Global Economic Woes Mean More International Space Cooperation, Should Include China, Say International Space Reps

Global Economic Woes Mean More International Space Cooperation, Should Include China, Say International Space Reps

Representatives of Japanese and European space agencies told a Center for Strategic and International Studies (CSIS) audience yesterday about the difficult economic conditions facing their space programs, like that here in the United States, and how international cooperation is key to moving forward — and China should be part of it.

Norimitsu Kamimori, head of the Washington office of the Japan Aerospace Exploration Agency (JAXA) explained the constrained funding for his civil space agency, pointing out that some plans, like future robotic lunar exploration, have been put on hold. And while Japan would like to cooperate more with the United States on earth science missions, funding shortfalls make that difficult.

Andreas Diekmann, Juergen Drescher, and Emmanuel di Lipkowski, the Washington representatives of the European Space Agency (ESA), Germany’s space agency, DLR, and France’s space agency, CNES, respectively, sounded a similar theme about the outlook for funding for their space activities. They are hopeful that the European Union (EU) will provide more funding for space activities now that it has an official role in space policy thanks to the Lisbon Treaty, which went into force in December 2009. They believe that space programs will benefit from the higher-level political attention accorded to EU activities.

International cooperation will be essential to realizing future plans, they said, especially in human exploration. Mr. di Lipkowski said that “None of us question the need for American leadership in space.” In response to a question about China’s role in future international space activities, all four endorsed the idea. Mr. Kamimori pointed out that China is Japan’s neighbor and they already have established a cooperative relationship, especially through the Asia Pacific Regional Space Agency Forum (APRSAF), created in 1993 after the 1992 International Space Year. Mr. Diekmann added that ESA has had cooperative programs with China in space science and that China participates in the International Space Exploration Coordination (ISEC) working group of countries discussing future human space exploration. Mr. Drescher said that NASA Administrator Charlie Bolden’s ongoing trip to China is an “important cornerstone to keep stability and understand where we are.” Mr. di Lipkowski added that China, with its population and economy, cannot be ignored and “we have to bring them into the tent to see how we do things.”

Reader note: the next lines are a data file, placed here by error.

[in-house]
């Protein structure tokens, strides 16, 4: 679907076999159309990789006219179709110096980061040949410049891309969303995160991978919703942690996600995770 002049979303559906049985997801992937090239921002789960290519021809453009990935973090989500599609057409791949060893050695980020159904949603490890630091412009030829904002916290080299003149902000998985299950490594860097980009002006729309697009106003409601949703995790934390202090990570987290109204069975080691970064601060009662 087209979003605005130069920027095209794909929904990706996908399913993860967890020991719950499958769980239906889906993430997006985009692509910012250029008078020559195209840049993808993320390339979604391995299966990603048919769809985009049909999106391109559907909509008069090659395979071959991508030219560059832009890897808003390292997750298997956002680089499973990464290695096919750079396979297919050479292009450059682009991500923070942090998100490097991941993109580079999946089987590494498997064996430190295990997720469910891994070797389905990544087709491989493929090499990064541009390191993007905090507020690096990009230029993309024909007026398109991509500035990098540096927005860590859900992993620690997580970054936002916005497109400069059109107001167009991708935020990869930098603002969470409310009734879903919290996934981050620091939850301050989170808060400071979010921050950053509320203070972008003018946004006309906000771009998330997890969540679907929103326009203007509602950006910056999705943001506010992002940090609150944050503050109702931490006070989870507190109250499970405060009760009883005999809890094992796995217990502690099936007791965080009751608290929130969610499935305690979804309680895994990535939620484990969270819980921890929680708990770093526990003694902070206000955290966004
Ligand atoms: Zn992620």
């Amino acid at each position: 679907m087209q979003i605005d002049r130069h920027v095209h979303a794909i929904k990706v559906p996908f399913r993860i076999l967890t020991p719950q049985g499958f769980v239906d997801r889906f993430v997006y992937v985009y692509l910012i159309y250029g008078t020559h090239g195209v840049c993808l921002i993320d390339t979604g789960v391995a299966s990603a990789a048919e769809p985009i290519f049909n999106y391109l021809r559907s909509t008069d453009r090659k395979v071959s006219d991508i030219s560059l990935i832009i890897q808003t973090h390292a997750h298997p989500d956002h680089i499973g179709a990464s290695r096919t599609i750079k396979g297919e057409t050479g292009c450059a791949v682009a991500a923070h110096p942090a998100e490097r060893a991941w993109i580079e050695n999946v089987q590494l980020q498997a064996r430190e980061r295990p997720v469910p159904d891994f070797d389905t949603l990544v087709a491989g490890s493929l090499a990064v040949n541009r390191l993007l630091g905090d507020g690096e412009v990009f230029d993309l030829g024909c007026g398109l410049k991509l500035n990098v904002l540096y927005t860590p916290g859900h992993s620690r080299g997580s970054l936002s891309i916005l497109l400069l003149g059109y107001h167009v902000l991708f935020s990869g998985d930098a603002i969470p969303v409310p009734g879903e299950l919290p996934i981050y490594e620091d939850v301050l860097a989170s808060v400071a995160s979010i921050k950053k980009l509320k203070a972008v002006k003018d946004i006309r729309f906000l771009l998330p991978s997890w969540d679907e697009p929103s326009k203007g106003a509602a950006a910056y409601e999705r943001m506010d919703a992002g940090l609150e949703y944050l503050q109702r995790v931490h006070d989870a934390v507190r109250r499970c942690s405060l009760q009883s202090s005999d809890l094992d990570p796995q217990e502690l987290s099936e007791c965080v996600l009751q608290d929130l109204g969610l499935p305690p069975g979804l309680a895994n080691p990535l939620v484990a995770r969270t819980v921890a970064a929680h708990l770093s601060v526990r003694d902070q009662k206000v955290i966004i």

The four were members of a panel organized by CSIS’s Ashley Bander to discuss “The Year Ahead in Space.” All four praised the International Space Station (ISS), but emphasized that it is essential that the facility be put to good use now that so much has been spent on building it. Mr. Drescher and Mr. di Lipkowski warned that potential users may be lost because they do not want to deal with the layers of bureaucracy or lengthy time frames for getting an experiment on orbit. “We have to prove that this laboratory can deliver and not be a white elephant,” Mr. di Lipkowski asserted. Mr. Drescher added that “we have to rewrite” the book of “how to access ISS and give it to the scientists.” Mr. Diekmann, however, said he would not “paint such a dark picture” of ISS utilization given that assembly has just been completed and a full crew complement only recently became available to conduct science experiments. ESA, he said, has a strong utilization plan and user community for ISS.

As to whether ISS is a good model for future international space projects, Mr. di Lipkowski noted that the ISS cooperative framework was developed during the Cold War and a new model will be needed for the current era of international relationships. Offering an impassioned defense of human spaceflight activities, he stressed that “We are living in terrible economic times. We can’t do what Apollo did. My message is that we have to cooperate.” Ruing the fact that younger people today are not very interested in space activities even though it is one of the few sources of “positive” news, he emphasized that what is needed is new governance and export control models and a vision “or we will go nowhere.” “We have to sell us, the space community, to the political community and not think that everything we do is marvelous and brilliant.” He added that people need to understand that space is not expensive in the overall scheme of things, that in the United States, for example, NASA is only 0.6 percent of the federal budget. Mr. Diekmann said that space applications are the top priority in Europe exactly because the benefits are more visible to the public.

The panel also emphasized the need for balance between robotic and human spaceflight, and among exploration, space science, and “managing Earth” using earth science satellites.

Closer collaboration with the United States on new space transportation systems was another theme. “That doesn’t mean we have to build a common launcher,” Mr. Diekmann said, “but we need common interfaces for a more intelligent combination of capabilities,” that is, a “common space transportation policy.”

User Comments has the right (but not the obligation) to monitor the comments and to remove any materials it deems inappropriate.  We do not post comments that include links to other websites since we have no control over that content nor can we verify the security of such links.